Thieves Chai (Iced or Hot)
This recipe brings together two of my favorite things. Thieves and chai.
It’s hard to hate Thieves oil. It smells like Christmas and has a cool name. A blend of Cinnamon Bark, Clove, Rosemary, Eucalyptus radiata, and Lemon, this oil naturally supports a healthy immune system.
The story behind the name: The legend says this herbal blend was developed by grave robbers as the Bubonic Plague swept through Europe. They would pack themselves with poultices, and jump into the mass graves of plague victims. None of the thieves became sick. When they were caught, the local officials promised to let them off with a lighter sentence if they disclosed what they used to keep from catching the highly contagious plague, and they gave up this blend of herbs. No honor amongst Thieves When YoungLiving produced the oil, they named it Thieves as a tip-o’-the-hat to the original naughty naturalists.
How I use it: If anyone comes in our house with even a trace of the sniffles, we send clouds of Thieves up in our diffusers. I spritz it anywhere you would use a disinfectant spray, and we have actually replaced our household cleaners with Thieves cleaner because we can pronounce and ingest everything that’s in it. This was also my go-to immunity booster oil in Africa last year if I was feeling a little off. I’ve made carrot cake with Thieves oil in the frosting, whipped coconut cream with Thieves oil, and often have a cup of herbal tea in the afternoon with a few drops of Thieves, which is how this recipe came about.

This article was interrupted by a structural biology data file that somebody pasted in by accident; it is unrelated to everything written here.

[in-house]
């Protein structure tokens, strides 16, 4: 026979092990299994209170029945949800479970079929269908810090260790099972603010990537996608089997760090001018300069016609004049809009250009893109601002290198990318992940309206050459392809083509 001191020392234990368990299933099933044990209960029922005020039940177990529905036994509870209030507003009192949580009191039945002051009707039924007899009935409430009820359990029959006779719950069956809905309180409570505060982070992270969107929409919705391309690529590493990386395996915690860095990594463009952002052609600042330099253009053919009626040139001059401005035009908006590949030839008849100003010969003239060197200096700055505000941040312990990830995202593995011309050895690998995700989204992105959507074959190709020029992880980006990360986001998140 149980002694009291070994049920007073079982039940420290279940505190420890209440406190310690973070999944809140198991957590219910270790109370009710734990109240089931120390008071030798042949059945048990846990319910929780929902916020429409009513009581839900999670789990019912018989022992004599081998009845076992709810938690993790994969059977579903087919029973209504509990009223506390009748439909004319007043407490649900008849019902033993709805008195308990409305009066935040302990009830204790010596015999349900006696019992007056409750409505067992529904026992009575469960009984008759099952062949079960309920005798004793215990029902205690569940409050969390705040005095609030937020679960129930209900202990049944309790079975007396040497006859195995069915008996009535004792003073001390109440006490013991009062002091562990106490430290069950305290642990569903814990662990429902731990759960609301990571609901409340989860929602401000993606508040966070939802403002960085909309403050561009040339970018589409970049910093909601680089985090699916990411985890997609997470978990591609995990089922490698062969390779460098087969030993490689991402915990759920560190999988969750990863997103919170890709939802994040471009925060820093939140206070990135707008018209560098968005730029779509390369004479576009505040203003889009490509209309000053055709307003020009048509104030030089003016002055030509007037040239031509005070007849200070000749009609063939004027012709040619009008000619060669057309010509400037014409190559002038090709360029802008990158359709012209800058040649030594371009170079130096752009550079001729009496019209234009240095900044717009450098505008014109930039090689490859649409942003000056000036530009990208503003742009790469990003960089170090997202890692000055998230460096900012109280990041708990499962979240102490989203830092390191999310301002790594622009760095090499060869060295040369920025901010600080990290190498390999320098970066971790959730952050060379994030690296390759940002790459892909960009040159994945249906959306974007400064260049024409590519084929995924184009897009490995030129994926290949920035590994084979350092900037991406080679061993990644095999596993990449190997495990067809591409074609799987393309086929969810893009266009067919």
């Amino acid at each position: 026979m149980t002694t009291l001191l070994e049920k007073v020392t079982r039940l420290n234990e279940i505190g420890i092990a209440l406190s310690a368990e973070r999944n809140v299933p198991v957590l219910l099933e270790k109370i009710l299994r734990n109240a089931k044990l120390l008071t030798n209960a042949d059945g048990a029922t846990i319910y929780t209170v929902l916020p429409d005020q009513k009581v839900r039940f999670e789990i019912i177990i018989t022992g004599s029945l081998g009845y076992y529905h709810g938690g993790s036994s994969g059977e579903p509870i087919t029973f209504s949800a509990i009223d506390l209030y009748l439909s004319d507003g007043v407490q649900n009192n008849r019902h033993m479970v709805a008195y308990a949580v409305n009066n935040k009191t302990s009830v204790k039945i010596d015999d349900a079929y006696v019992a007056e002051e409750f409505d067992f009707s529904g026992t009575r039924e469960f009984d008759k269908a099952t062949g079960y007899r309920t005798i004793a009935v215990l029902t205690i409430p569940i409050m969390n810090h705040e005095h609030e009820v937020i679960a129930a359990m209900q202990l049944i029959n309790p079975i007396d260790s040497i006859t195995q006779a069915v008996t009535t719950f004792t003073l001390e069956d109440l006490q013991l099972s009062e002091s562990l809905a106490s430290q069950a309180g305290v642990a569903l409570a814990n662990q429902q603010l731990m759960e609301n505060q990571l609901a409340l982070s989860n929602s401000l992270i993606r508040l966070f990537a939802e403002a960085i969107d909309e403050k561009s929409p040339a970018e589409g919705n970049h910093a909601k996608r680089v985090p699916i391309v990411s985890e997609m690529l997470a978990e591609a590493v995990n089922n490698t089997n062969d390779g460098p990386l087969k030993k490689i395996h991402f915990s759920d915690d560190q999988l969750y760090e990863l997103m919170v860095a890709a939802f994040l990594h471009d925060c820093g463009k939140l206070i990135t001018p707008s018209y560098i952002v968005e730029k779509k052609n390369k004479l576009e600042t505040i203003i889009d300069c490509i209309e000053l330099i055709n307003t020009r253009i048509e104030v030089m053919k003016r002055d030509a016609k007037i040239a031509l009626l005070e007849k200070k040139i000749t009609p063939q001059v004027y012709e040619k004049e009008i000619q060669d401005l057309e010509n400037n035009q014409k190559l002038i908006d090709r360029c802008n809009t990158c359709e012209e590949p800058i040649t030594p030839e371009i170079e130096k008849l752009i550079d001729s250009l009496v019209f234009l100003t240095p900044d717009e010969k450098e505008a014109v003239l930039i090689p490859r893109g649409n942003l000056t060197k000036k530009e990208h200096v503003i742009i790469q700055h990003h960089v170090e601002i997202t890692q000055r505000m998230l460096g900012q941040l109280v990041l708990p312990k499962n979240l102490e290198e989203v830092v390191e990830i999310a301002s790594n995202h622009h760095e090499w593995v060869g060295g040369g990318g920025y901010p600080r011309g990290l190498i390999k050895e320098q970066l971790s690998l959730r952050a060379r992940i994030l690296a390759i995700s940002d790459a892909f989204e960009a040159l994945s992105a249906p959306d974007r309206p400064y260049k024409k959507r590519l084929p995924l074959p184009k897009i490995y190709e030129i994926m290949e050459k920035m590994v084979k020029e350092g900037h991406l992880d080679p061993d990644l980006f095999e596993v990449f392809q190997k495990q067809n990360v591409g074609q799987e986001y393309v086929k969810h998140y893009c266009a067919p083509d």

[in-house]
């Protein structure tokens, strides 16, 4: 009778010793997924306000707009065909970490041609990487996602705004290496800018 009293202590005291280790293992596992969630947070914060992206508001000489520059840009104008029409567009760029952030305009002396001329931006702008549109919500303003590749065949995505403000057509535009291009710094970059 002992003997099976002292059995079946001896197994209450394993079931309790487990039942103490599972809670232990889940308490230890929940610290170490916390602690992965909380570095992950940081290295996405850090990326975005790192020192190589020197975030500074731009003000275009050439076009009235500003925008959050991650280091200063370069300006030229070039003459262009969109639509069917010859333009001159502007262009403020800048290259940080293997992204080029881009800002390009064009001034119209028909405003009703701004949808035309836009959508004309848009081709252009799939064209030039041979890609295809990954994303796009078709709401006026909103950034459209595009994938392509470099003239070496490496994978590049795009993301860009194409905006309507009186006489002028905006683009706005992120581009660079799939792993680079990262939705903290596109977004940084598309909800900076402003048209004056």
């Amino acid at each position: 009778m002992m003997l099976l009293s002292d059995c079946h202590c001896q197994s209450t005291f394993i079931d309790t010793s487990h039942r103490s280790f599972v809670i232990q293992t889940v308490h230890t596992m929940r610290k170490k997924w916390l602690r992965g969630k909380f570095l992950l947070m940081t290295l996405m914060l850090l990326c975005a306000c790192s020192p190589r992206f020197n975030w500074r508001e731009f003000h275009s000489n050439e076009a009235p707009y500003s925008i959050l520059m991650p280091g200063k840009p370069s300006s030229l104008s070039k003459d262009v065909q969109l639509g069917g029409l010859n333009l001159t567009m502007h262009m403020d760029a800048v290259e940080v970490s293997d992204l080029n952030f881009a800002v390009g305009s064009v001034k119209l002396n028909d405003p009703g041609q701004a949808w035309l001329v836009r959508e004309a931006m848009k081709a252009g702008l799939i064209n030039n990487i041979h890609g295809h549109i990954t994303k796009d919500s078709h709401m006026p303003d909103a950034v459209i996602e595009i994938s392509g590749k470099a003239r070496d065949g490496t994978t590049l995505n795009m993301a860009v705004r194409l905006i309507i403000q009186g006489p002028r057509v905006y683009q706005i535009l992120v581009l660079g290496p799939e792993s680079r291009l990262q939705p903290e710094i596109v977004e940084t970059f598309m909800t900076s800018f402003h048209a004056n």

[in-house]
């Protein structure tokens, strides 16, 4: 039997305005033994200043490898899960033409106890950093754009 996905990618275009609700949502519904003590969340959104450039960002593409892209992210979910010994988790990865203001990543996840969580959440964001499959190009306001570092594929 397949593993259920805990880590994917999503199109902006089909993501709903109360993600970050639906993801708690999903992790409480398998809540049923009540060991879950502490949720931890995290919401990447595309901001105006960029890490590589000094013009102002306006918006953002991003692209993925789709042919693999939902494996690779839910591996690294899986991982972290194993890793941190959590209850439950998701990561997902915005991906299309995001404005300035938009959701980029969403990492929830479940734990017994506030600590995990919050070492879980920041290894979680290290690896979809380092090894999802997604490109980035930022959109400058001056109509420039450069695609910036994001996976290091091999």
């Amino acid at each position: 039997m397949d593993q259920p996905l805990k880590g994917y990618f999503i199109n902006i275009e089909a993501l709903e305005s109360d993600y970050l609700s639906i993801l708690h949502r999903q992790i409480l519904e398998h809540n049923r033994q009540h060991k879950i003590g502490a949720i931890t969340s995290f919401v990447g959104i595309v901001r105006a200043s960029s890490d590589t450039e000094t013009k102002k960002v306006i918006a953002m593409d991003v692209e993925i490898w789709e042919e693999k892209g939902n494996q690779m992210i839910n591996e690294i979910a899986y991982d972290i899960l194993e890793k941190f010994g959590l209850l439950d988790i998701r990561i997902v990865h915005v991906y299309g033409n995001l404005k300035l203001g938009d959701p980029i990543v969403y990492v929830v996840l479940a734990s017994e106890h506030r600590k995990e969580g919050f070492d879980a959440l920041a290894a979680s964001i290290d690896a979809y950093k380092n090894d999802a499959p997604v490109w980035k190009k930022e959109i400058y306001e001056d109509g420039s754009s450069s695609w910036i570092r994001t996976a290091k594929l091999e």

Needs no introduction, but here goes. Typically served warm with creamy milk, chai is a blend of cardamom, cinnamon, ginger, cloves, and pepper. In India, it is used medicinally to sooth the stomach and aid digestion. In the U.S., we have frappe’d it into a 340-calorie insulin bombshell. Seriously, Starbucks…51 grams of sugar? Bless me.
What’s a healthy babe to do? Mix the two and ditch the sugar.
Also, adding in the local honey is an added shot in the arm for your immune system. I shy away from sugar, even natural sweeteners that spike insulin, so stevia works for me.
Thieves Chai (serves 1)
1 cup milk of choice (I use unsweetened cashew, coconut, or almond)
1 bag of organic chai tea
stevia extract to taste, or 1 tsp local, raw honey
dash of cinnamon
For hot chai: Heat the milk in a saucepan until it steams. I use the milk frothing device on my espresso machine ’cause I’m fancy like that, but a saucepan works just as well. Add the tea bag and steep in the hot milk until the liquid is a golden red-brown color. Add the stevia/honey and Thieves oil. Finish with a dash of cinnamon
For iced chai: It’s the same process, but prepare it a few hours in advance. Pour over ice and serve. You could potentially just use cold milk, but the tea will not steep as well.
P.S. Living without Thieves in your life? That’s a sad story. I can help! Contact me at email@example.com to learn more, or sign yourself up to purchase a bottle of Thieves here.